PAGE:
After a week of watching Verizon struggle to reestablish consistent internet service to my home, I’m finally able to blog again, and ideally return to the nice, daily pace I’d effectively established before being abruptly cut out of the loop.
What’s caught my eye tonight, and struck me as worth commenting upon, is this clip from Real Time with Bill Maher.
I came across the video via a Breitbart post, which applauded Maher’s statement that there is one religion in the world that kills you when you disagree with them. I’m not exactly shocked by the commentary, coming from him. Maher’s less than nuanced views on the topic of religion are well established, and should come as a surprise to no one.
I’m sick of the impulse to let outspoken conservatives direct the media narrative, so I’m not interested in responding to Breitbart’s praise for Maher or for the audience that applauded his statement. Obviously, I think Maher is making a tremendous mistake when he singles out Islam as being inherently more violent that other widespread religions, but it is a more particular mistake that is made by both him and Katty Kay of BBC America in the clip when they lament the lack of moderate Muslim voices protesting the extremism that leads Maher to his incisive conclusion.
I don’t understand what the two commenters are looking for when they say that there should be more visible moderate protest to cut against the terrorist extremism that is the topic of discussion. I think they’re forgetting that essential point – that extremism is what everybody's talking about. In the clip, Andrew Sullivan does take care to point out that the violent, fundamentalist impulse exists among a small but very visible minority of the world’s Muslims. It’s easy to understand, though, that campaigns of kidnapping and murder garner a great deal of attention. By contrast, the thing that makes moderate worldviews moderate is the fact that they’re not disturbing and sensational enough to make them particularly interesting topics for the evening news.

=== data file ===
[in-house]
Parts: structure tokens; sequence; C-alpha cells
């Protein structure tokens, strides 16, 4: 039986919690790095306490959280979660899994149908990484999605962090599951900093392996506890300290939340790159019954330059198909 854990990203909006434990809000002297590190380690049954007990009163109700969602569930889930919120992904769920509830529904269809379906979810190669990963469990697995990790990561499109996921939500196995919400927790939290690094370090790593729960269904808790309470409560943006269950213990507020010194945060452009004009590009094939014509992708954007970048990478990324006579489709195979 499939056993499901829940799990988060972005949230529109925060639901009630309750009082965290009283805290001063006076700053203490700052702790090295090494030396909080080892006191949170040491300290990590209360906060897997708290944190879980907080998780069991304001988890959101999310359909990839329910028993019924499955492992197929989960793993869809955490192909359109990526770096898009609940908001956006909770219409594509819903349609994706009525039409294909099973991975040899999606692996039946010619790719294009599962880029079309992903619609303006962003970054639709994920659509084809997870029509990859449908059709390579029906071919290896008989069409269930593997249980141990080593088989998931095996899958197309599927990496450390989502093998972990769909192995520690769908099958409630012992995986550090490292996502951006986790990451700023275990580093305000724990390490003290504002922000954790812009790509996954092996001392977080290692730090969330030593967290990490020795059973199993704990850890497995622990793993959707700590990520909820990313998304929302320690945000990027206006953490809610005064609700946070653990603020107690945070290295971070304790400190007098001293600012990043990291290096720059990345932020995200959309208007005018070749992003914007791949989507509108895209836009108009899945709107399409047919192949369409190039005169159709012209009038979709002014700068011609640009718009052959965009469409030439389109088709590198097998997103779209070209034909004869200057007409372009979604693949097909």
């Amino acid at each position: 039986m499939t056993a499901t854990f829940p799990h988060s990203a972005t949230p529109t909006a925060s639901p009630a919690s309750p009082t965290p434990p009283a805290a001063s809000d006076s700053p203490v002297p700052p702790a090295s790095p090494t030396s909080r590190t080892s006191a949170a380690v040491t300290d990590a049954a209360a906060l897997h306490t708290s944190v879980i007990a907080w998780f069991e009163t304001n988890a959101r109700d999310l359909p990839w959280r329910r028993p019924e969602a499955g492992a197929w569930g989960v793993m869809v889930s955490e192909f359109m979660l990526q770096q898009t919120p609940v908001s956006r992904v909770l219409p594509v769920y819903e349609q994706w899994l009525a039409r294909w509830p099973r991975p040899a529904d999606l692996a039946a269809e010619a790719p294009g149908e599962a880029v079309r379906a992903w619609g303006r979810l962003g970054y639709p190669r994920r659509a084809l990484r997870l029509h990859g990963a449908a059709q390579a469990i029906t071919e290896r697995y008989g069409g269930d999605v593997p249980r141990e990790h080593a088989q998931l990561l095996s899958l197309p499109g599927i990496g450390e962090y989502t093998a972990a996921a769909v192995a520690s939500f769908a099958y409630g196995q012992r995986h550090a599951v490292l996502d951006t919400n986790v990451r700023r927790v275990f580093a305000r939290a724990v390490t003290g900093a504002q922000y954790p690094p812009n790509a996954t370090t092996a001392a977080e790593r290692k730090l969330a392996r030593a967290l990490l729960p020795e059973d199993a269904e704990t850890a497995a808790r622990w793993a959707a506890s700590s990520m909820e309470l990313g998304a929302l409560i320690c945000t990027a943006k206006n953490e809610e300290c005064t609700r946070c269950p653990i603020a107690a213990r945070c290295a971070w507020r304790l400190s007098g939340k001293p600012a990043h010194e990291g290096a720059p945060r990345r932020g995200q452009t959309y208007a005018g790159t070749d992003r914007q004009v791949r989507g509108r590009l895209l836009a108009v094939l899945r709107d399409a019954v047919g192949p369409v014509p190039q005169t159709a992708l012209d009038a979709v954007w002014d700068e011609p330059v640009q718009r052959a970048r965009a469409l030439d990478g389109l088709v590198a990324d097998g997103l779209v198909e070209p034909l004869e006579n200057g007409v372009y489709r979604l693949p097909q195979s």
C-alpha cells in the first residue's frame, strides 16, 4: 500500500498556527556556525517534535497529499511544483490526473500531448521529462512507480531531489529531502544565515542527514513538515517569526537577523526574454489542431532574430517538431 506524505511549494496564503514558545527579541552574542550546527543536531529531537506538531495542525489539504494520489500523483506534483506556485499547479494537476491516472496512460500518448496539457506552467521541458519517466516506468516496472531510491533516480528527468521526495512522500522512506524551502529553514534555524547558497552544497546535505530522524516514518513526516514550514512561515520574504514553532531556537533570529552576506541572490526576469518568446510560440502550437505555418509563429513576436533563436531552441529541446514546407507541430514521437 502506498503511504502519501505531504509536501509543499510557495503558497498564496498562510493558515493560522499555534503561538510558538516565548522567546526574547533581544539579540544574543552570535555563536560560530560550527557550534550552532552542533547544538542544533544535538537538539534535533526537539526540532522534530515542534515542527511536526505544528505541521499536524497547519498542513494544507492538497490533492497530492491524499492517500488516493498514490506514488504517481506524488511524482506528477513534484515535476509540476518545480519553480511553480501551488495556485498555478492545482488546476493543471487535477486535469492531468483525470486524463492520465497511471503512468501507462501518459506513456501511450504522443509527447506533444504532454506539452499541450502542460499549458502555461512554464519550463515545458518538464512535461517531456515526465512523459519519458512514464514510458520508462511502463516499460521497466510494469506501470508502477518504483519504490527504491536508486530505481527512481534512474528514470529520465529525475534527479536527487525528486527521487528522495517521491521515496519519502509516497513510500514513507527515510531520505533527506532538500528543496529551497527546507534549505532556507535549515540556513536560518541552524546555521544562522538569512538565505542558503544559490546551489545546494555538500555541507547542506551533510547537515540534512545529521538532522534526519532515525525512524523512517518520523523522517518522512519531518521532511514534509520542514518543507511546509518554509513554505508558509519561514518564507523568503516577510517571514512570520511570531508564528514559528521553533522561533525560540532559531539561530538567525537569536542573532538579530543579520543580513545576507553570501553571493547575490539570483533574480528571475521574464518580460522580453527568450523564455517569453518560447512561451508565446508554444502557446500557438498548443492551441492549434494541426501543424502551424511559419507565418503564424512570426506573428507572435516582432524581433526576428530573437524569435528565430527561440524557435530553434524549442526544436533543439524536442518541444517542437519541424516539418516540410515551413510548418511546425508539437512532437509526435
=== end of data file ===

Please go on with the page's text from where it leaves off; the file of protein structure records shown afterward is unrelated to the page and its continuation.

When Maher and Kay say that there ought to be more moderates to counter the statements and actions of extremists, what exactly is it that they’re looking for? I fail to see how it is the responsibility of moderate Muslims to answer for the actions of every Muslim terrorist, or how it is even in the power of those moderates to actually obstruct and intercept terrorism. But that capability and duty seems to be exactly what Maher and Kay are asserting belong to all Muslims, and only to them.
The world has not exactly been without Christian-motivated acts of violence and even genocide. I wonder if people who bemoan the lack of moderate Muslim voices have made the same conclusions about Christians during their conflicts as they have of Muslims in the current state of global affairs. Or would they have taken the systematic attacks by the Ku Klux Klan and other white radicals against black targets during the civil rights era as evidence that America was deficient in moderate Caucasians?
It seems to me that for people like Maher and Kay to be satisfied that there is a contingent of moderate Muslims in the Middle East, they would need to first see those individuals attack and destroy extremist organizations, individuals, and infrastructure. But that doesn’t sound moderate. It sounds like a type of extremism that’s grounded in something other than Jihadist thinking. It seems to me that Maher and Kay are despairing not of the lack of Muslims who are not violent, but rather of Muslims whose violence is more palatable to them.
But it seems obvious to me that you can’t conclude that there are no moderates based on the fact that extremists still operate within the same society. The extremists are easy to see, but the moderates, no matter how numerous, are practically invisible.